In the first two installments of our series, we dissected how digitization is the foundation for supply chain sustainability and looked at how to tackle the daunting task of benchmarking and goal setting. Today, we shift our focus to identifying and weeding out waste in your supply chain, which is not only paramount for sustainability but also for bolstering your bottom line.
At its core, a sustainable supply chain is centered around achieving greater results with less resource usage. With that goal in mind, optimizing your operations is a necessity. Fortunately, making the business case for doing so is easy, given the benefits of optimization.
Embracing sustainability doesn’t have to equate to high costs. In fact, it generally means the opposite. When companies streamline their operations for increased productivity or enhanced quality, environmental benefits often naturally follow. Efficient manufacturing and supply chain processes are not only cost-effective, but they also consume less energy, utilize fewer resources and generate less waste.
Transportation presents a multitude of opportunities for cost reduction. For example, optimizing delivery routes using advanced analytics can reduce fuel consumption, leading to significant cost savings and a lower carbon footprint.
Investing in automation and technology can also lead to faster processes, fewer errors and reduced labor needs. For instance, AI can help forecast demand more accurately, reducing the need for safety stock and consequently lowering inventory carrying costs and the amount of real estate you invest in to store your goods.
In addition to reducing costs, optimizing the deliveries from suppliers and to customers can greatly improve performance.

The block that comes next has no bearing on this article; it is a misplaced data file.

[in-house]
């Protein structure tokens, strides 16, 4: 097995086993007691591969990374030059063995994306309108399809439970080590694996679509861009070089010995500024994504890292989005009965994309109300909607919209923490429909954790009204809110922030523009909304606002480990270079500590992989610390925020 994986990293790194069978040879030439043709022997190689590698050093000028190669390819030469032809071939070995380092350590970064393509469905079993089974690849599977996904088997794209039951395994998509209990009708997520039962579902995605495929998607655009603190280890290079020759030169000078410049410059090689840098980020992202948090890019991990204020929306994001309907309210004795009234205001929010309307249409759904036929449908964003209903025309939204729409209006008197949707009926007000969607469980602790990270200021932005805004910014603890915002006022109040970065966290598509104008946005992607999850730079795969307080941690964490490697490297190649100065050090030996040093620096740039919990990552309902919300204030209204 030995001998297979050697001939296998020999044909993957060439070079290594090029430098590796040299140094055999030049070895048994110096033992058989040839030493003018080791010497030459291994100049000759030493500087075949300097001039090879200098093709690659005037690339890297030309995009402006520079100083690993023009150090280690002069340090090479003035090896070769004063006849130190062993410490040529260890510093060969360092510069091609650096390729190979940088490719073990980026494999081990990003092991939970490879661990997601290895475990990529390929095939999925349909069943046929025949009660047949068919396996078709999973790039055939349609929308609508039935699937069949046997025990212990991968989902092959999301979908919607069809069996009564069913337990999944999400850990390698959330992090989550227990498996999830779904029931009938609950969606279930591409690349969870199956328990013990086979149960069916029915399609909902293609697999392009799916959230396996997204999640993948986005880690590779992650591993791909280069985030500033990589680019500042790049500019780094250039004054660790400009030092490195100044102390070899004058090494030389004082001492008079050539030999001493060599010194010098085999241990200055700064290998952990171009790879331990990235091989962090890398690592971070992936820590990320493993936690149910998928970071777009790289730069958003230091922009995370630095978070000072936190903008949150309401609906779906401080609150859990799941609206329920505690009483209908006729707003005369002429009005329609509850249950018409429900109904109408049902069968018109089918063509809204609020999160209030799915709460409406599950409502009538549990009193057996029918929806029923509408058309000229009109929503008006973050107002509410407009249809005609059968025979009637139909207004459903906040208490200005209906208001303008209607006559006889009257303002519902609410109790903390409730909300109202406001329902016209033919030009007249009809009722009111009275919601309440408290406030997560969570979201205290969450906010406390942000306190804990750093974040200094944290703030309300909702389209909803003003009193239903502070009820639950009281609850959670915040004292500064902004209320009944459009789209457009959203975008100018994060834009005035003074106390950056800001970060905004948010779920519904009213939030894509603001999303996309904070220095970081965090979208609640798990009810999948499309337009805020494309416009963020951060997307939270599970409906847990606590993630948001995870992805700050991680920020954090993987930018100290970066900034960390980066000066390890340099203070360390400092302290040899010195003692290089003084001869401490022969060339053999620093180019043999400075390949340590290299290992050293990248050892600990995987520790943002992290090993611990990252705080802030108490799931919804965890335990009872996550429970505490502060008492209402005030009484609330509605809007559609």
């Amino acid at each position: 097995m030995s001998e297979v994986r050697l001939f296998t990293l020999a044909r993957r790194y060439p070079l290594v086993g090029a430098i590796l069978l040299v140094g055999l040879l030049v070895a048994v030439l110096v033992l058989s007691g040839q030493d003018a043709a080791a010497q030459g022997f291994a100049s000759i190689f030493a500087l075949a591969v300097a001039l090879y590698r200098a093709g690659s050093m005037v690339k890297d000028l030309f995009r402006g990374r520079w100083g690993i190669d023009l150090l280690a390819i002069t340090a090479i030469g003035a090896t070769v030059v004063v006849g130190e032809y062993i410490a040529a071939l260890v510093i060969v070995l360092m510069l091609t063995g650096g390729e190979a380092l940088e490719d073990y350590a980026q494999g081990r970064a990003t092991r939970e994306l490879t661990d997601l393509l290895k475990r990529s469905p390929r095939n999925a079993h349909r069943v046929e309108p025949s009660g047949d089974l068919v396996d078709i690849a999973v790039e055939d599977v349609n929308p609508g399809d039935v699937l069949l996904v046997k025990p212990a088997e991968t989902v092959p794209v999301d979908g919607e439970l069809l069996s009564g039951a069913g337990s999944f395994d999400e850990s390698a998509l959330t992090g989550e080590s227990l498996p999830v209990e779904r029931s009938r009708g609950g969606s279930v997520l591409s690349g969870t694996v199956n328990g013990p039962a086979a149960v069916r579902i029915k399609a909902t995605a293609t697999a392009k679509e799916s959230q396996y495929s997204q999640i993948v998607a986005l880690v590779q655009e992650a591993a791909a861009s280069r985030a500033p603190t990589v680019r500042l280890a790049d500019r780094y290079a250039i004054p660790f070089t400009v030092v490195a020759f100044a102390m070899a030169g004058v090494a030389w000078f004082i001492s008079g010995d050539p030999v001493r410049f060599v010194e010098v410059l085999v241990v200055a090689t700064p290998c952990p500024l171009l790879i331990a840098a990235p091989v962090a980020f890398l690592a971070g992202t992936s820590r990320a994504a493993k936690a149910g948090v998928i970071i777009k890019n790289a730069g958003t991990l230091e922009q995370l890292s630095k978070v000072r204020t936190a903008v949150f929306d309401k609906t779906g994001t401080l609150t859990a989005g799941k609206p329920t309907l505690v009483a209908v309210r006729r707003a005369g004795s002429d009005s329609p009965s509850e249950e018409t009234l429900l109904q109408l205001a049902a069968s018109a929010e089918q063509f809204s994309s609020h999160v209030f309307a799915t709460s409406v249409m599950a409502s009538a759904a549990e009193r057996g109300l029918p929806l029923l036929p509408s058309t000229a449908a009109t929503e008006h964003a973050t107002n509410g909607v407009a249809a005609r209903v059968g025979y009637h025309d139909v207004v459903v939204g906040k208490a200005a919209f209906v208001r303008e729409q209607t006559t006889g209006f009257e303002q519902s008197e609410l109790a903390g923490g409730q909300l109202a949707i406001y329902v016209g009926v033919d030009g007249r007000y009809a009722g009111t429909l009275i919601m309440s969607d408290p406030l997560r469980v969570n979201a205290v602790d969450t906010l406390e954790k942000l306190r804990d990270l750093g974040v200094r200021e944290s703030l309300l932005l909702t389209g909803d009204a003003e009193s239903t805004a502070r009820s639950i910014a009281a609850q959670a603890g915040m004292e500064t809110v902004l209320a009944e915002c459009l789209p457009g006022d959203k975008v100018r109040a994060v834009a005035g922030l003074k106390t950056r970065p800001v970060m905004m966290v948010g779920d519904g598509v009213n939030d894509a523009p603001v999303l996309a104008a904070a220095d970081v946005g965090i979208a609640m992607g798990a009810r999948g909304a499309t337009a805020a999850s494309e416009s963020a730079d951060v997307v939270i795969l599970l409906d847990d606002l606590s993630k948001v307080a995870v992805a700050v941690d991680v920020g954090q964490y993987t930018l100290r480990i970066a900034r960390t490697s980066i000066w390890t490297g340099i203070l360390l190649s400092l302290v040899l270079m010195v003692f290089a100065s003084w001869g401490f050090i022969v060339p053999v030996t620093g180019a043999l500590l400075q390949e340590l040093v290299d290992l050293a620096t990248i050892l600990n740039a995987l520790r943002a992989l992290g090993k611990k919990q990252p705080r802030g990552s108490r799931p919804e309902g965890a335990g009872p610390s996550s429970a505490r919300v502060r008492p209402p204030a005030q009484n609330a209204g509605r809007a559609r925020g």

Real-time supply chain visibility allows companies to monitor and adjust delivery routes dynamically, reducing delays and improving delivery time key performance indicators (KPIs) such as order cycle time and on-time delivery. It can also detect potential disruptions early, enabling preemptive measures to be taken to maintain schedules.
This added confidence helps remove a lot of the padding businesses bake into their processes. With a higher degree of confidence, throughput can be maximized, adding more deliveries in a day. In terms of supplier performance, real-time visibility helps suppliers more effectively meet delivery schedules, boosting on-time performance and moving up on supplier scorecards.
From the customer perspective, optimized delivery routes and real-time visibility into the supply chain mean that their products arrive on time, more often. Consistent, timely deliveries lead to increased customer trust and satisfaction. Additionally, by lowering their carbon footprint through smarter logistics and supply chain practices, companies can cater to the growing demand among consumers for sustainable products and services.
Employee satisfaction, on the other hand, stems from the empowering effect of optimization. When employees are not burdened by inefficiencies, they can focus their energy on strategic, meaningful tasks. They can engage more directly in problem-solving and innovation, contributing to greater job satisfaction and ownership. For instance, employees can concentrate on enhancing customer value when you eliminate their need to constantly juggle spreadsheets or engage in time-consuming phone calls. This not only boosts employee morale and productivity but also improves talent retention.
While the benefits of optimizing your supply chain make it a no-brainer, it can be challenging to know where to begin. The following areas are often riddled with waste, making them a great place to start.